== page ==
A new Nature paper uses NASA images to detect changes to our ecosystems
New findings from BIOcean5D team member Dr BB Cael, based at the UK’s National Oceanography Centre, suggests the sea is becoming steadily greener over time – and that climate breakdown is probably to blame.
Tracking the ocean’s colour is a powerful way to monitor how ecosystems change, because colour correlates with the abundance of phytoplankton: typically, greener oceans mean greater amounts of phytoplankton. Although these chlorophyll-containing microbes are at the base of most ocean food chains, a surge in their concentrations likely has knock-on effects on ocean ecosystems, such as the creation of hypoxic dead zones and long-term effects we’re yet to understand.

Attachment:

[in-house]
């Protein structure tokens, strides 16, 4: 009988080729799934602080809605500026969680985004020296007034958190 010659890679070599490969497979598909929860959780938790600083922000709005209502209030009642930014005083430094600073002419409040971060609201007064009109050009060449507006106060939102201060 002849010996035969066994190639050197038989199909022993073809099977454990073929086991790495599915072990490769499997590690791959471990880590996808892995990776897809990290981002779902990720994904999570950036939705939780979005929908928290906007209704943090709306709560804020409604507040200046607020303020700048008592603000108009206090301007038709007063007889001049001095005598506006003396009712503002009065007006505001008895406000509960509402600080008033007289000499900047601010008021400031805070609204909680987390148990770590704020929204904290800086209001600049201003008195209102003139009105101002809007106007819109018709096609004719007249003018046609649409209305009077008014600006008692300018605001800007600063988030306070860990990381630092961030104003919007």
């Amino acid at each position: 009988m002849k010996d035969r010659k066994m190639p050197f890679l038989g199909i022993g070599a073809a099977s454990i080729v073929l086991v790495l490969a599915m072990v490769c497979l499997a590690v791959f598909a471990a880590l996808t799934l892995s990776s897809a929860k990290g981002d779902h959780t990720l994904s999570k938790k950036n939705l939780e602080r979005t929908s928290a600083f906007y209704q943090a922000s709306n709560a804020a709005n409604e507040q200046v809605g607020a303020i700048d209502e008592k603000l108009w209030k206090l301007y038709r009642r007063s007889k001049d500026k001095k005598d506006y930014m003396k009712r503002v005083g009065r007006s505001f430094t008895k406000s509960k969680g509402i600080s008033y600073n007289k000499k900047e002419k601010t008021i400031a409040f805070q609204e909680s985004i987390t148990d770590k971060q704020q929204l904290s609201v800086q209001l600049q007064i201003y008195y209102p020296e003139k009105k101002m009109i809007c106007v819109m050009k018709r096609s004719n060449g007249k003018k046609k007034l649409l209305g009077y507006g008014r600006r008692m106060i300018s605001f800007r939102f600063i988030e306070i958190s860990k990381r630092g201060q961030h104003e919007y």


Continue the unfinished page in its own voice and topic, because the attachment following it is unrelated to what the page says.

The changes were detected in more than 56% of the world’s oceans – an area greater than all land on Earth – and almost all of the tropics or subtropics. “These changes may be subtle,” said Cael in a Guardian article, “but they give an additional piece of evidence that human activity is likely affecting large parts of the global biosphere in a way that we haven’t been able to understand.”
The research, published in Nature, analysed 20 years’ of NASA satellite imagery. The findings are an output of the Horizon 2020 COMFORT project, and BB Cael was partially funded through BIOcean5D during the project.